Welcome to the course Introduction to UNCRC.
This section contains 5 lesson and one quiz.
Monotoring body, Optional Protocol and General Comment.
The monitoring body of the UNCRC is the Committee on the Rights of the Child and was established by the UNCRC. The Committee is an independent body of 18 experts elected by the State Parties. State Parties must submit a progress report every five year and their assessments are supplemented with information from other organizations like NGOs and children’s Commissioner and children can also submit evidence to the committee.
The Committee enters into “constructive dialogue” with states, and the output from the whole process is a report called the Concluding Observations and it summaries the Committees view on the status of UNCRC in the country.The report also contains recommended measures to be taken by the state and also includes implementation and improvement recommendation to each individual country, which will be reviewed next time the state is examined.
Click on the link below and search the Concluding Observation for your country.
The Committee has no way of enforcing its views, but the open reporting process makes states publicly and internationally accountable.
The committee suggests that an independent children’s ombudsman is one way to ensure that the convention is properly implemented, Countries must make sure that the Convention is widely known by both adults and children. Regular training of both adults and children contributes to awareness about the convention and respect for the rights of children.
Optional Protocols to the UNCRC
Like many other human rights treaties, the UN Convention on the Rights of the Child (UNCRC) is followed by Optional Protocols. These are additional parts to a treaty that can:
- further address something in the original treaty, or
- address something the original treaty doesn’t mention, such as an issue that didn’t exist when it was first adopted.
Optional Protocols give more detail about the area they discuss, and expand a state’s obligations beyond those given in the original treaty.
A state that signs up to the UNCRC isn’t required to sign up to its Optional Protocols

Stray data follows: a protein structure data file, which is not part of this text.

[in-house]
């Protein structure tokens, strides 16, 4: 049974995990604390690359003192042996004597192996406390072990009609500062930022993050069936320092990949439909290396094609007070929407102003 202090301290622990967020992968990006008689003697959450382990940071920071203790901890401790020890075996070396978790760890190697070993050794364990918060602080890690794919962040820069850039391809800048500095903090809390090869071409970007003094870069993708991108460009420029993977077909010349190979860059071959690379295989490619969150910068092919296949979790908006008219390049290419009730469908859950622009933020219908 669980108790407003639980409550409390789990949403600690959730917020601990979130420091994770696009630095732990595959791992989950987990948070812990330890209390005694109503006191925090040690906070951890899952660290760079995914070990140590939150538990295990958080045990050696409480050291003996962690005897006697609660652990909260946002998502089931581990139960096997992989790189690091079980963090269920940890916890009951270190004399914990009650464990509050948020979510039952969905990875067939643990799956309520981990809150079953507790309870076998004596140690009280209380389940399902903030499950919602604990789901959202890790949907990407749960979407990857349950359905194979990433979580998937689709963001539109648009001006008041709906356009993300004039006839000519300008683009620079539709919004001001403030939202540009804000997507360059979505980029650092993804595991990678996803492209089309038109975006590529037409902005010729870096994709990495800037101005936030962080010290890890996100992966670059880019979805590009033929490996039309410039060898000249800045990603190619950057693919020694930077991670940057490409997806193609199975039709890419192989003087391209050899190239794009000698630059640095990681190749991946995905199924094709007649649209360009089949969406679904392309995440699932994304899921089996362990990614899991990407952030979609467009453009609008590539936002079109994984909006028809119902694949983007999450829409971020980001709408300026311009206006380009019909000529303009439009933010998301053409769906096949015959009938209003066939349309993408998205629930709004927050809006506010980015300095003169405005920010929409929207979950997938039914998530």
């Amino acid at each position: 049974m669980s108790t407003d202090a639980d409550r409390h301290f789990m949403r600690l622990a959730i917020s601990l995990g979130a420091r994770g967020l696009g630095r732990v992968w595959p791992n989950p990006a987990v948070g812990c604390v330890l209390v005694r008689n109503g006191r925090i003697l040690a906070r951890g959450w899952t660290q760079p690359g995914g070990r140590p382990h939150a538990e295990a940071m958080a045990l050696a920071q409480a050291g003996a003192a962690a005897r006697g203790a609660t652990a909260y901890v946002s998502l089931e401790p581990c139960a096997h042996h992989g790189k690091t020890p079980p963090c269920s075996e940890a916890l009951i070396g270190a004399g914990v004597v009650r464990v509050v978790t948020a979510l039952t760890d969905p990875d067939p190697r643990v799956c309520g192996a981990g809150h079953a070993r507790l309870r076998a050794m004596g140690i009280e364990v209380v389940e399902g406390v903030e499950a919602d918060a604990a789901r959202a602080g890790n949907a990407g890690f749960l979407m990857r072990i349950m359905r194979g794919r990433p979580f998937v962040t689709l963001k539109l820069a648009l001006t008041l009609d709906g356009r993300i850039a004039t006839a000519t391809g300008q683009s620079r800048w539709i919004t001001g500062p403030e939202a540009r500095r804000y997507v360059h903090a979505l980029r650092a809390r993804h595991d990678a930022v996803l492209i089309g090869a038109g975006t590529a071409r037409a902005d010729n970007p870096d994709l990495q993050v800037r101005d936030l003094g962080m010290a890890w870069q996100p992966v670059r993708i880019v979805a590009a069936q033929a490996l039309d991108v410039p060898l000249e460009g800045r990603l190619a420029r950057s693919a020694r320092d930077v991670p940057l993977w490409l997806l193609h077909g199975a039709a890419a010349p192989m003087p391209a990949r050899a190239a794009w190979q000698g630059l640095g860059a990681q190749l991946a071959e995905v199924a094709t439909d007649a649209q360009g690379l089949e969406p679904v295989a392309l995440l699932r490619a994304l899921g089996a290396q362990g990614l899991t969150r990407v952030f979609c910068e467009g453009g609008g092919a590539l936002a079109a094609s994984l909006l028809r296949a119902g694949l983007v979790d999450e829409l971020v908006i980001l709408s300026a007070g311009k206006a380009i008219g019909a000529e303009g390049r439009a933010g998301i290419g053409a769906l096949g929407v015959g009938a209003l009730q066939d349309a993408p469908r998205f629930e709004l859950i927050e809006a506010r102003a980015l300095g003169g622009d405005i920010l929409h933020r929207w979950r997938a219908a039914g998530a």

Two optional protocols were adopted on 25 May 2000.
The first Optional Protocol restricts the involvement of children in military conflicts, and the Second Optional Protocol prohibits the sale of children, child prostitution and child pornography.
Both protocols have been ratified by more than 160 states.
A third Optional Protocol relating to communication of complaints was adopted in December 2011 and opened for signature on 28 February 2012. It came into effect on 14 April 2014.
The purpose of a general comment is to widen and deepen understanding of a particular aspect of the Convention and to reflect the changing conditions under which children grow up. The General Comment is an official document that clarifies for the governments worldwide the meaning and importance of an article of the Convention on the Rights of the Child (CRC) and clearly defines the responsibilities of governments that have signed the Convention. The General Comment will provide guidance to the States Parties and raise awareness.
Play is so important to optimal development of a child that it has an article (31) of its own in the UN Convention on the Rights of the Child.
- States Parties recognize the right of the child to rest and leisure, to engage in play and recreational activities appropriate to the age of the child and to participate freely in cultural life and the arts.
- States Parties shall respect and promote the right of the child to participate fully in cultural and artistic life and shall encourage the provision of appropriate and equal opportunities for cultural, artistic, recreational and leisure activity.
General Comment on Article 31
The UN General Comment on article 31(General Comment 17) was adopted by the UN Committee on the Rights of the Child on Friday 1st February 2013. General comment puts the spotlight on article 31 and provides ammunition to revisit and advocate for the child’s right to play.
The General comment was produced to address the concerns the Committee had over the poor recognition given by States to art.31 based on the reviews of the implementation of the UNCRC. International Play Association IPA took a lead role in the development of the General Comment.
Find out which Optional Protocols your country has signed.